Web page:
Still another form of the invention is in the field of cluster analysis, wherein the analysis described herein is applied to identify distinct classes or groups in a set of spectra. In doing so, one may embed the comparison technique disclosed herein in cluster analysis techniques such as k-means, hierarchical, leader, and fuzzy clustering methods.

A further form of the invention is in hypothesis testing, with applications in process control (as discussed in detail herein), simple or composite hypothesis testing, analysis of variance, or other statistical procedures involving multiple comparisons.

Still further forms of the invention will occur to one skilled in the art in light of the disclosure herein.

BRIEF DESCRIPTION OF THE DRAWINGS

FIG. 1 is exemplary of time-of-flight mass spectrometry according to the prior art, depicting particles of different masses being separated while traveling through a flight tube, the particles having different velocities, such that particles of a given mass and charge are binned as according to the sampling interval of the detector.

FIG. 2 is exemplary of a MALDI-MS spectrum using a prior art method of determining a peak detection threshold.

FIG. 3 illustrates the concept of a spectrum as a histogram, or sequence of bins containing and measuring particle counts augmented by measurement uncertainty, for use in relation with the present invention.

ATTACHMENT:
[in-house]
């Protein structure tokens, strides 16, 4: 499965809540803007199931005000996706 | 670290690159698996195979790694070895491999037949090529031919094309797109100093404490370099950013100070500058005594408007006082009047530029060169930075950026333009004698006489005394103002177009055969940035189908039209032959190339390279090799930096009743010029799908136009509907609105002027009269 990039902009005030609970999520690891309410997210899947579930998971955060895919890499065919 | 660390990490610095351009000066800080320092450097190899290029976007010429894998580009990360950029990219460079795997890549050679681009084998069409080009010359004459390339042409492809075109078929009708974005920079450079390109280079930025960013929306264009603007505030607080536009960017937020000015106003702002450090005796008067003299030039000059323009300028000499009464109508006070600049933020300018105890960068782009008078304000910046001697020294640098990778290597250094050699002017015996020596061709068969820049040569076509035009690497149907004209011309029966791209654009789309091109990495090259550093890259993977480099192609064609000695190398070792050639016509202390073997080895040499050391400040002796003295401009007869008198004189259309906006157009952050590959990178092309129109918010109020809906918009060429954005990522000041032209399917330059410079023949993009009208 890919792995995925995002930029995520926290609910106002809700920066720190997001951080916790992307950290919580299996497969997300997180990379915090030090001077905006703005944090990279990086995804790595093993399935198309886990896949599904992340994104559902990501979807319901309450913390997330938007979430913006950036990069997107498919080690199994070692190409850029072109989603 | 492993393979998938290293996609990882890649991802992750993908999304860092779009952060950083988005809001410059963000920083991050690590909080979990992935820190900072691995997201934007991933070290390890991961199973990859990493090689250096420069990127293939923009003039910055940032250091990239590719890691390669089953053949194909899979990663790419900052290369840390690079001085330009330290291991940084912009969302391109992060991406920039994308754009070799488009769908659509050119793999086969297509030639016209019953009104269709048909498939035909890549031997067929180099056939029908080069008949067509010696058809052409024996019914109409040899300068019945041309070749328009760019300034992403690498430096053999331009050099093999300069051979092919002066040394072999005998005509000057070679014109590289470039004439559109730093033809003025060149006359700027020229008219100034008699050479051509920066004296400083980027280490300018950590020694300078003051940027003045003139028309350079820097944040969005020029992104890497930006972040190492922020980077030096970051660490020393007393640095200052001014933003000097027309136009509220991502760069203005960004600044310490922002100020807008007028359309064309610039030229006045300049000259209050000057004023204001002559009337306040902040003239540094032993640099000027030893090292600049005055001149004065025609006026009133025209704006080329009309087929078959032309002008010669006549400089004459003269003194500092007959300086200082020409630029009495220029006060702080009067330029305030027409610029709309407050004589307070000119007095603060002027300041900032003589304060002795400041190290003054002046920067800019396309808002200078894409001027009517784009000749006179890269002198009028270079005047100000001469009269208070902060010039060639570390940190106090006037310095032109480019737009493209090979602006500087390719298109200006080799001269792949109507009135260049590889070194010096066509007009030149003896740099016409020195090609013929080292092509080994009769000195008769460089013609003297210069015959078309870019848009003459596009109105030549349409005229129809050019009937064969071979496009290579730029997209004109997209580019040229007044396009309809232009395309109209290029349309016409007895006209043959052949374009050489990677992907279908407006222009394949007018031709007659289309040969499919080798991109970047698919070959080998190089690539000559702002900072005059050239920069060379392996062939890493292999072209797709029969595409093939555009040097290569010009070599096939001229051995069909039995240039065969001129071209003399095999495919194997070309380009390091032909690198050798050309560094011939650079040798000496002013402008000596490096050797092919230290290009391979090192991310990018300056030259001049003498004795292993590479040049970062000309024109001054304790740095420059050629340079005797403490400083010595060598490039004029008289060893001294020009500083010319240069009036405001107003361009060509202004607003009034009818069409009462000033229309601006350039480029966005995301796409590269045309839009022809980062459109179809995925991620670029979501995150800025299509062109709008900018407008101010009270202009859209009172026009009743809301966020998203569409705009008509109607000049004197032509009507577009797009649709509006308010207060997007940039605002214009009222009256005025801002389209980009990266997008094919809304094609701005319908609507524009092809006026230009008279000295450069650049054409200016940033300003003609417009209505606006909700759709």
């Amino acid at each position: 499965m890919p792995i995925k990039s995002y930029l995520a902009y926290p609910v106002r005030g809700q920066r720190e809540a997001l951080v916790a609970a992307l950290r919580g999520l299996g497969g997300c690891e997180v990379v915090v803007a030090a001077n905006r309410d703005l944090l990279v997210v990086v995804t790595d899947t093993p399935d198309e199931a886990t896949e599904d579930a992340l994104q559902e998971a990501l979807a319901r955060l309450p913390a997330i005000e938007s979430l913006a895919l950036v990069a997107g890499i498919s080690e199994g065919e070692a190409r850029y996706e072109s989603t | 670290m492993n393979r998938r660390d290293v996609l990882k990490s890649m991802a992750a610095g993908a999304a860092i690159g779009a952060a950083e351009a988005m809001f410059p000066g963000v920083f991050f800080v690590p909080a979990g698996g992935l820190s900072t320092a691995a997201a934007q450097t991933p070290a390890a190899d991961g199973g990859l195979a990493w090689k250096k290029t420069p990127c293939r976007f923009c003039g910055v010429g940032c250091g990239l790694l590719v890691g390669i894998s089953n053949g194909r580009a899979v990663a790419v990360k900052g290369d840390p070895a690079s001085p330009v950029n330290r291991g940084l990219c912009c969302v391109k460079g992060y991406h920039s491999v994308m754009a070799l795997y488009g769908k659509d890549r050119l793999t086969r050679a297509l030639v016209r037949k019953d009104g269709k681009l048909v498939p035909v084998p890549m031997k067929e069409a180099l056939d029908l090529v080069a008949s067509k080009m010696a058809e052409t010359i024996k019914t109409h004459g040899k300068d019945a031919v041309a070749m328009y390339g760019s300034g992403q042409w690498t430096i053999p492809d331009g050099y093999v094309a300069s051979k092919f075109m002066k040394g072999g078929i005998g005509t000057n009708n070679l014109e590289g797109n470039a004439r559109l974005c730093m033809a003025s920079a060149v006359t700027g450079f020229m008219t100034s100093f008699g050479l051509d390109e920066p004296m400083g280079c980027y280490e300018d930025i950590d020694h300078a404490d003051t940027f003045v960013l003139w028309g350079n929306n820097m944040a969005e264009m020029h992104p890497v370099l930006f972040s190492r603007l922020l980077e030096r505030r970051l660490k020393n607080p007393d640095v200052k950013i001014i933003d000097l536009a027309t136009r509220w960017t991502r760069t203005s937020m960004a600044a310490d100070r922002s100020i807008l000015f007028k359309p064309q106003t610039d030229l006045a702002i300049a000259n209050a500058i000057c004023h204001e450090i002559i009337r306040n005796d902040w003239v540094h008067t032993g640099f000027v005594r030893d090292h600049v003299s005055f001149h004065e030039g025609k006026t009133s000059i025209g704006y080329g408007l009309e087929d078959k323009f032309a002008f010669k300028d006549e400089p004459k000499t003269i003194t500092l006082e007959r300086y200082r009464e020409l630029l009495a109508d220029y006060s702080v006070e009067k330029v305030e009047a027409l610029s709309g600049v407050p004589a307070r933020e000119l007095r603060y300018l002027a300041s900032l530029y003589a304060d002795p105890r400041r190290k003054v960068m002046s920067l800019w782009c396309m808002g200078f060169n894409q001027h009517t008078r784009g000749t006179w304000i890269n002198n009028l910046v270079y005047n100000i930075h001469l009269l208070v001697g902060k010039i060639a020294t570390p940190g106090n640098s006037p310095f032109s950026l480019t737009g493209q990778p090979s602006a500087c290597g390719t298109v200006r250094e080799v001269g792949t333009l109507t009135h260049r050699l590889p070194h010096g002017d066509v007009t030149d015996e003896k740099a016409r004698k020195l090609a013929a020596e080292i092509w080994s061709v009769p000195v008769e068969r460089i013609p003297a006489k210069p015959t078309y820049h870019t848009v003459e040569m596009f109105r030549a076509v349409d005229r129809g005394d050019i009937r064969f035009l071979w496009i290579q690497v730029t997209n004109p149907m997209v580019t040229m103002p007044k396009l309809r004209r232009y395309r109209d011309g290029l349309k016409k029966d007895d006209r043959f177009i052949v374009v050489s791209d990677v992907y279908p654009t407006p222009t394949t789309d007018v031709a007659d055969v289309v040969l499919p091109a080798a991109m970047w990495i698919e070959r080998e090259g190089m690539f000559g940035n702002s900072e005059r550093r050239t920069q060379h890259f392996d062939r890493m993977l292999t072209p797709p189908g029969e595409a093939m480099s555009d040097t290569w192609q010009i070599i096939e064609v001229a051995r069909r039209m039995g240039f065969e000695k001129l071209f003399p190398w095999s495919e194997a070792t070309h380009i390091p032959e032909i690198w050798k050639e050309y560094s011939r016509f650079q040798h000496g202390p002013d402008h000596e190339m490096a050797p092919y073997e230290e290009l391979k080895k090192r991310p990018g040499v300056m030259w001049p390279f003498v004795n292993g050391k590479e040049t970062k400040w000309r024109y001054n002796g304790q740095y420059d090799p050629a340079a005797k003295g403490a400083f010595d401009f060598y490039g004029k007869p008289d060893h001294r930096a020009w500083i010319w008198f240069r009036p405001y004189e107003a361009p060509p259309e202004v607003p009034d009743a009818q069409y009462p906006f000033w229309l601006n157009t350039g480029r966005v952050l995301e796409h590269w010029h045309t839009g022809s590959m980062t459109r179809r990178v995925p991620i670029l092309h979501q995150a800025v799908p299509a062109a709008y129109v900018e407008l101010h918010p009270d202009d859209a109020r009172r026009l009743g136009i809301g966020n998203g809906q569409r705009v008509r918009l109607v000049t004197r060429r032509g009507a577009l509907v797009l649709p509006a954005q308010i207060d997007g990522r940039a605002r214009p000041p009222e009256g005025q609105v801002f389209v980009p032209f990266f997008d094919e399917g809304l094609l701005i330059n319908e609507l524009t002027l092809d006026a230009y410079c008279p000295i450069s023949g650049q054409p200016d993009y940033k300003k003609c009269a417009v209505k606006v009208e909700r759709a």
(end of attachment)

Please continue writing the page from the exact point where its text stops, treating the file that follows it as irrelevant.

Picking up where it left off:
FIG. 4 is a table of actual significance levels for a hypothesis test according to one form of the invention.

FIG. 5a is a MALDI-MS spectrum graph for a pure E. coli culture, as is known in the art.

FIG. 5b is a MALDI-MS spectrum graph for a mixture of E. coli and S. alga, as is known in the art.

FIG. 6a is a graph of principal component scores for a series of indexed data sets corresponding to a sample, as is known in the art.

FIG. 6b is a graph of the T2 test statistic for the same series of data sets, as is known in the art.

FIG. 7a is a graph of the number of fingerprint and extraneous peaks in consecutive data sets that characterize a sequence of cultures analyzed in one embodiment of the present invention.

FIG. 7b is a graph of the CUSUM test statistic using the model described herein.

FIGS. 8a-8 c are graphs of the raw spectrum, weighted variance values, and peak table, respectively for a reference species.

FIGS. 9a-9 c are graphs of the raw spectrum, weighted variance, and peaks, respectively, of a test sample.

FIGS. 10a-10 c are graphs of the results of a T2 analysis with three principal components (as is known in the art), a T2 analysis with four principal components (as is known in the art), and a CUSUM test according to the present invention, respectively, for a particular series of spectra.

FIG. 11 is a flow chart of a method for determining whether a sample matches a reference species according to the present invention.

FIG. 12 is a block diagram of a system for performing computations in conjunction with the present invention.